Your Retirement Healthcare Tab: $260,000

Fidelity has updated its annual estimation for the cost of healthcare during retirement; not unexpectedly, the cost has risen. By their calculation, a married couple retiring at age 65 will now spend around $260,000 for healthcare related expenses, a 6% increase from last year’s estimate of $245,000.

Furthermore, Fidelity estimates that costs of long-term care insurance can run upwards of an additional $130,000. Remember, long-term care is covered in a very limited capacity by Medicare, and most people must find a way to pay for it themselves if needed, whether out of pocket or through transferring some the risk to long-term care insurance.

No doubt, healthcare spending will continue to be a major challenge facing retirees and one that should be well-planned for.

See full write-up from Fidelity below.


BOSTON — Paying for health care can be one of the largest expenses for people in retirement. A 65-year-old couple retiring in 2016 will need an estimated $260,000 to cover health care costs in retirement, according to Fidelity's Retiree Health Care Cost Estimate. This is a six percent increase over last year's estimate of $245,000 and the highest estimate since calculations began in 2002.
The estimate applies to retirees with traditional Medicare insurance coverage and provides a general idea of the monthly expenses associated with Medicare premiums, Medicare co-payments and deductibles, and prescription drug out-of-pocket expenses.
The six percent increase in this year's estimate is attributed to several factors, including an uptick in the utilization of medical services and rapidly rising drug costs.
"In recent years, the health care industry has experienced a period of historically low spending levels, due to a range of factors including a period of slow economic growth," said Adam Stavisky, senior vice president, Fidelity Benefits Consulting. "Looking forward, we expect health care spending to pick up from where it's been in recent years, though less than what we've seen over the last few decades."
This year, Fidelity also examined the costs associated with long-term care, which could impact seven in 10 Americans who reach age 65 in the next five years.
While Medicare covers many health-related expenses in retirement, long-term care costs are only covered by Medicare in limited circumstances. Fidelity estimates that a 65-year-old couple would need $130,000, in addition to savings for retiree medical expenses, to insure against long-term care expenses. This assumes the couple is in a good health and purchases a policy with $8,000 monthly maximum benefit, with three years of benefits, and an inflation adjuster of 3 percent per year.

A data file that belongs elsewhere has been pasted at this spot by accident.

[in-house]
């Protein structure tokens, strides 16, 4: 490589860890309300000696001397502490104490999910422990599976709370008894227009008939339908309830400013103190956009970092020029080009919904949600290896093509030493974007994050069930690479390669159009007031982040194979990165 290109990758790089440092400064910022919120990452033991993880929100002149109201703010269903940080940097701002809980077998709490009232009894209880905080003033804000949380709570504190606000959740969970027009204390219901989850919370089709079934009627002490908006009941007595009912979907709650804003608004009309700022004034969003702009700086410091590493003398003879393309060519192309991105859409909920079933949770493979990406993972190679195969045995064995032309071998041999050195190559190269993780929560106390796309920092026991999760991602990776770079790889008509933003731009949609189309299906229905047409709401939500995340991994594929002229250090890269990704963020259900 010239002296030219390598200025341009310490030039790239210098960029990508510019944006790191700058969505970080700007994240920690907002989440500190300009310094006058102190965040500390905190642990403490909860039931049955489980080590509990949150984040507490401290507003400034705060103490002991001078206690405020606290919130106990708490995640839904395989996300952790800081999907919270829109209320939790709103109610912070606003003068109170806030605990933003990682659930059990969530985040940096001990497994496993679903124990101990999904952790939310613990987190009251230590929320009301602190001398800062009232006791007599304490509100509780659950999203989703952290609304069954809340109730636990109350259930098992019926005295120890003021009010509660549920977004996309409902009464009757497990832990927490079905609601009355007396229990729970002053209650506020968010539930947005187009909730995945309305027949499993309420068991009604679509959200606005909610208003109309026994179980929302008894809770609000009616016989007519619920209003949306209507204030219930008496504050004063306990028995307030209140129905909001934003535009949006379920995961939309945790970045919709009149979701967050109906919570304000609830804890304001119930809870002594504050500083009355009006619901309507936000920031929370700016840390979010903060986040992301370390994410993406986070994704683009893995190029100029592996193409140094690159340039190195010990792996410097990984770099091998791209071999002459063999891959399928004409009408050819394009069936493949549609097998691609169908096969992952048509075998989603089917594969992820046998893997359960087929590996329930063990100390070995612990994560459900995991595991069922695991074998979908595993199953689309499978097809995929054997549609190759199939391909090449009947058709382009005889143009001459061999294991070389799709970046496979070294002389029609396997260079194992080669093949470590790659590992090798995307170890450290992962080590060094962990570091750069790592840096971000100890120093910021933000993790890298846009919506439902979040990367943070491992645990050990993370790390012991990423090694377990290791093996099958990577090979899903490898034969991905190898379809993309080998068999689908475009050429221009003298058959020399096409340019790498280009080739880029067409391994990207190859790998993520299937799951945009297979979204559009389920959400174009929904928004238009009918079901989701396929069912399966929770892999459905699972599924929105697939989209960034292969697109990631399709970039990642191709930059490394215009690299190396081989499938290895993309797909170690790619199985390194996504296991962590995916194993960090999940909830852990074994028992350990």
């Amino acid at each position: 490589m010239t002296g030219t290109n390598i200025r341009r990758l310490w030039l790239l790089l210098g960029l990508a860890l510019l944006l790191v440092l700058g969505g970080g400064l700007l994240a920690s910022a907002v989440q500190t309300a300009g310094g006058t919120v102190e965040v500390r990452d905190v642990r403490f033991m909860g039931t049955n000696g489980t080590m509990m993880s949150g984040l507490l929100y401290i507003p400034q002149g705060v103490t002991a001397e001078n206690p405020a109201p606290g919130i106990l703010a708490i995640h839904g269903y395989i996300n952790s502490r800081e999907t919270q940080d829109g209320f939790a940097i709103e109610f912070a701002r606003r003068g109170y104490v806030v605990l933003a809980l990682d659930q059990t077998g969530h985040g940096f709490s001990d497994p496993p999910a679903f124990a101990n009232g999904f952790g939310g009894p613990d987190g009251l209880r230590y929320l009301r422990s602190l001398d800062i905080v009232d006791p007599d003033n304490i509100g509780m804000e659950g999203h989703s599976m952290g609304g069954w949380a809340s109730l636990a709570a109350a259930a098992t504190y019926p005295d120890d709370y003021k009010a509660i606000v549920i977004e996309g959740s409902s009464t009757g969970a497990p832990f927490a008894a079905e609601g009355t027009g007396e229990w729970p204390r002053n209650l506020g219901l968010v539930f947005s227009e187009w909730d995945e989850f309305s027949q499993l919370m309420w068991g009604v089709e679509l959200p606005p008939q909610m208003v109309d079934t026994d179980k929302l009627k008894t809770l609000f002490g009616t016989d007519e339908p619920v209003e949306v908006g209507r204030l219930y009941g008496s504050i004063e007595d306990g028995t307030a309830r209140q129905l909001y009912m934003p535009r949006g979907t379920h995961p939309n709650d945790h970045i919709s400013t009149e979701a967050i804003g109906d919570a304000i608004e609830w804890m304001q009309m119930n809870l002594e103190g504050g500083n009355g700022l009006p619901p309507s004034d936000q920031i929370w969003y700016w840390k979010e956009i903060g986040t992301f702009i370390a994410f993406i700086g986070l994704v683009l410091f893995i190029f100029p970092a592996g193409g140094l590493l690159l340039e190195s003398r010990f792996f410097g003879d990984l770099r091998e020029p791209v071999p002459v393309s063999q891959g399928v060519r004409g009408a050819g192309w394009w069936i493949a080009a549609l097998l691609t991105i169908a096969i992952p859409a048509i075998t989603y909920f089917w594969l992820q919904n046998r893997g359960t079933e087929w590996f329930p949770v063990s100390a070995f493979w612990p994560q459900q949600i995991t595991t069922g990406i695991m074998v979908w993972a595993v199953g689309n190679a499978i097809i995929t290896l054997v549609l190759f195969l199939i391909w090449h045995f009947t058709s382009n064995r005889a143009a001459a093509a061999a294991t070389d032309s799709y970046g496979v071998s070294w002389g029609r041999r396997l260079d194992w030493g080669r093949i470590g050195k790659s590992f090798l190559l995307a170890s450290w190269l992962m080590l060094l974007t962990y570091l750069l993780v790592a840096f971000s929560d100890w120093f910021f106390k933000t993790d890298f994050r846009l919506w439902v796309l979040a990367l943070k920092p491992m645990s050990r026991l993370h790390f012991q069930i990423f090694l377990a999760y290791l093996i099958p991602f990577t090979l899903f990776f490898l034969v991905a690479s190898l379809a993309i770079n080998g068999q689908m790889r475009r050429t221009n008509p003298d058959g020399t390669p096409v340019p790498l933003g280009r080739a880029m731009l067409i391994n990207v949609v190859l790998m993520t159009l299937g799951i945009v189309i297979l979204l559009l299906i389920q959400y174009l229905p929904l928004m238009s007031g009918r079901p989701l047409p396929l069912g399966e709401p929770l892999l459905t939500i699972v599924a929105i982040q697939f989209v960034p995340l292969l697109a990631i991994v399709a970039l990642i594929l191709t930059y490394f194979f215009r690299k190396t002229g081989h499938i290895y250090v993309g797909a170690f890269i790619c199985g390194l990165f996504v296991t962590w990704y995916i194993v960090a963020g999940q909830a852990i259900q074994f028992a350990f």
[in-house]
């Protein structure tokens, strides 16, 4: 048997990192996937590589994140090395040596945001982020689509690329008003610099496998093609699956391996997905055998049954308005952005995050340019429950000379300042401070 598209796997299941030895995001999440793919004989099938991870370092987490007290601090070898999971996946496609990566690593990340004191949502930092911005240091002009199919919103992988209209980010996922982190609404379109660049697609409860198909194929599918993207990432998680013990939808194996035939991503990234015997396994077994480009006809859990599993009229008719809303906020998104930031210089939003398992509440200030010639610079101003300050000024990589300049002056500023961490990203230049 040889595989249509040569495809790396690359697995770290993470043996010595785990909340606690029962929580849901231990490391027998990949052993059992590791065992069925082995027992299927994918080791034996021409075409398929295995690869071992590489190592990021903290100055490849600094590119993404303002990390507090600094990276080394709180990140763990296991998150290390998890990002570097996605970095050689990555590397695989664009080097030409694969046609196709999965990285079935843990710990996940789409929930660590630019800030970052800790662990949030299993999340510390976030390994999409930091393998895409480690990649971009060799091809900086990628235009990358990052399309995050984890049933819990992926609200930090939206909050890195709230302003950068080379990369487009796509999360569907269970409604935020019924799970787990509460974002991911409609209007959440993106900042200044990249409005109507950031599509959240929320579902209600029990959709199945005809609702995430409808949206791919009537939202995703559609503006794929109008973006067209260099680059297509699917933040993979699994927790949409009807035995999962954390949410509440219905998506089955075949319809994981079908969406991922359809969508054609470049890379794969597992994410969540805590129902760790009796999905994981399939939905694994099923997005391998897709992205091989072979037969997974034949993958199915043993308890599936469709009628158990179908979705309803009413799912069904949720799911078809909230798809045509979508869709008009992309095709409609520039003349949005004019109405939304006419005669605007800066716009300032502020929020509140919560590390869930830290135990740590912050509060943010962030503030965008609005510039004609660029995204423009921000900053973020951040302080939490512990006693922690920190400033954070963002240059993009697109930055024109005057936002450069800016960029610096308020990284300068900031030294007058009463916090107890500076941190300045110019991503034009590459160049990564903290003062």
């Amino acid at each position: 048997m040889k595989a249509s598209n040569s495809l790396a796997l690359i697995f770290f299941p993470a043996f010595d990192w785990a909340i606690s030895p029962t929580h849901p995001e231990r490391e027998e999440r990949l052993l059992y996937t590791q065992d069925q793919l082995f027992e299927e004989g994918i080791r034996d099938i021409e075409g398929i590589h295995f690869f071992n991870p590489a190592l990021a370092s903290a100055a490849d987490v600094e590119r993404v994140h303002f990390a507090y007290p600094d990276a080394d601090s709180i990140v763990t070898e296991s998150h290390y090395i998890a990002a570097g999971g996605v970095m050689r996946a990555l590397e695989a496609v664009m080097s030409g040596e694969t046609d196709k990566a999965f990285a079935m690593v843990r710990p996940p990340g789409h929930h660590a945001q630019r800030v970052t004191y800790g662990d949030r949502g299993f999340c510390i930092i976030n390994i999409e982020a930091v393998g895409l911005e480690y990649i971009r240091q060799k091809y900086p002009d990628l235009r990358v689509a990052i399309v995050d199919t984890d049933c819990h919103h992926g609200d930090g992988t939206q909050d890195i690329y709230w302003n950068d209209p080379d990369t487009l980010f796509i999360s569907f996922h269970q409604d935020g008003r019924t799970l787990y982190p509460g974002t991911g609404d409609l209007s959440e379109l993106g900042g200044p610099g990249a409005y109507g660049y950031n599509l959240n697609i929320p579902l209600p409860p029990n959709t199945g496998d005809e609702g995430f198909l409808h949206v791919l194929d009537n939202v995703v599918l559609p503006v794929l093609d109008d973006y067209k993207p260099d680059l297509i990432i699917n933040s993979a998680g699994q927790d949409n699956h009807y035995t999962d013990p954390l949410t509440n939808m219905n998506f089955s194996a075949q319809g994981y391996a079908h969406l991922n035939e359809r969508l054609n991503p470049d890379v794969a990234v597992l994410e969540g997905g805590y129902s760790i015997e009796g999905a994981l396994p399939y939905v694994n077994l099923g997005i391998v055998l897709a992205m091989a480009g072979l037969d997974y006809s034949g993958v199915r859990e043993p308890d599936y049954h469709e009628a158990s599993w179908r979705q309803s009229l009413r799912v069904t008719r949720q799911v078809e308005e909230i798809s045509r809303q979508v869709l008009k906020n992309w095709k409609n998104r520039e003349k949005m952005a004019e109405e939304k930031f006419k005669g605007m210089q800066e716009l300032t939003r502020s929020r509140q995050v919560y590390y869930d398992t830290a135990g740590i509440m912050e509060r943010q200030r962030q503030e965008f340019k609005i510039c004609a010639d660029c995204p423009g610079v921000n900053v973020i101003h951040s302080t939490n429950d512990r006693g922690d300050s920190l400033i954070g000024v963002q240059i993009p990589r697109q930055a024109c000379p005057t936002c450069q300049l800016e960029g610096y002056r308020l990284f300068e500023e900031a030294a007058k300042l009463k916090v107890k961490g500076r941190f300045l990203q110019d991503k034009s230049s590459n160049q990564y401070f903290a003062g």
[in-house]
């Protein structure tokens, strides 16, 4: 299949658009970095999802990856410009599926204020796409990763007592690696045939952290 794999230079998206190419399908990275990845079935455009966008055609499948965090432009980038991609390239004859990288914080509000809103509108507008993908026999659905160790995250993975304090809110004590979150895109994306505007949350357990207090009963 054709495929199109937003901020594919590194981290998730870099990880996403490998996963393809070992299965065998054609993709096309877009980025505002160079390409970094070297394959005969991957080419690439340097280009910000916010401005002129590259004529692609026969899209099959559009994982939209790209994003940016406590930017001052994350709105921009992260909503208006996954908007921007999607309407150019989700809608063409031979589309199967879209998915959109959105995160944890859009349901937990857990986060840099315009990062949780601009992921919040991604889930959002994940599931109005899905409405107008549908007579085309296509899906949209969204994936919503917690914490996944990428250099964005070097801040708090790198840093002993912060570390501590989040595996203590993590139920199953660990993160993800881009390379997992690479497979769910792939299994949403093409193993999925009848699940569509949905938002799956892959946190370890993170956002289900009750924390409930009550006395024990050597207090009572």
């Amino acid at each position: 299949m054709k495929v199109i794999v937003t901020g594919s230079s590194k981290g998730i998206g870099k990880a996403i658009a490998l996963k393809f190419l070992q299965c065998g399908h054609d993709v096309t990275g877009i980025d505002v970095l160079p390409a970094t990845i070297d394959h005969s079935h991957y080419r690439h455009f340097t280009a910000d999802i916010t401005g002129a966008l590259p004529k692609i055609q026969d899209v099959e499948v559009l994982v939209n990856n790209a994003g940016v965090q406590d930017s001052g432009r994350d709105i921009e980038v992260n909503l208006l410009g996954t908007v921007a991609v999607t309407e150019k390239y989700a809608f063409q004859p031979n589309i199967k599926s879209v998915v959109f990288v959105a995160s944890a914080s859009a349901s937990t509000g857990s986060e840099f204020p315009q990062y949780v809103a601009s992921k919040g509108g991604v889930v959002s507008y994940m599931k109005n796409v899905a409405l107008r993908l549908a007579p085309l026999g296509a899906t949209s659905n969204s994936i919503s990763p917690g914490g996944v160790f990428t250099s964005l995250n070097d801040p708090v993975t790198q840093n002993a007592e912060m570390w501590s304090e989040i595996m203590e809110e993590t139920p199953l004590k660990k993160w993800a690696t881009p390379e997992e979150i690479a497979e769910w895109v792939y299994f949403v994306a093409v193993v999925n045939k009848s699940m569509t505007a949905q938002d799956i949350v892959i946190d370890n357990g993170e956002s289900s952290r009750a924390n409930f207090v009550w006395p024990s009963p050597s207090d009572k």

Long-term care expenses are based on many factors, and the need for long-term care insurance (and level of coverage) is highly dependent on individual circumstances. To help people better understand long-term care and long-term care coverage options, Fidelity recently published "Long Term Care: Challenges and Changes."
"Long-term care is an increasingly important part of retirement planning, as a significant percentage of retirees will likely need some level of long term-care in retirement. Unfortunately, recent Fidelity research on family finances has shown that less than half of parents surveyed have not had detailed conversations about long-term care with their kids. Planning on how to address these potential costs will help avoid placing the burden of care on family and friends," added Stavisky.
Health Savings Accounts Can Help Address Health Care Costs in Retirement
To help employees manage health care expenses, a growing number of companies are offering high-deductible health plans (HDHP) with a health savings account (HSA). The popularity of HSAs is booming, with the number of HSA accounts in the U.S. rising to 16.7 million in 2015, an increase of 22 percent from the previous year.
One reason for the increase is that HSAs offer a triple-tax advantage to save for qualified medical expenses both in the short and long term. Since many people save more in their HSA than they spend, more are choosing to invest their HSA money to help it grow for use in retirement.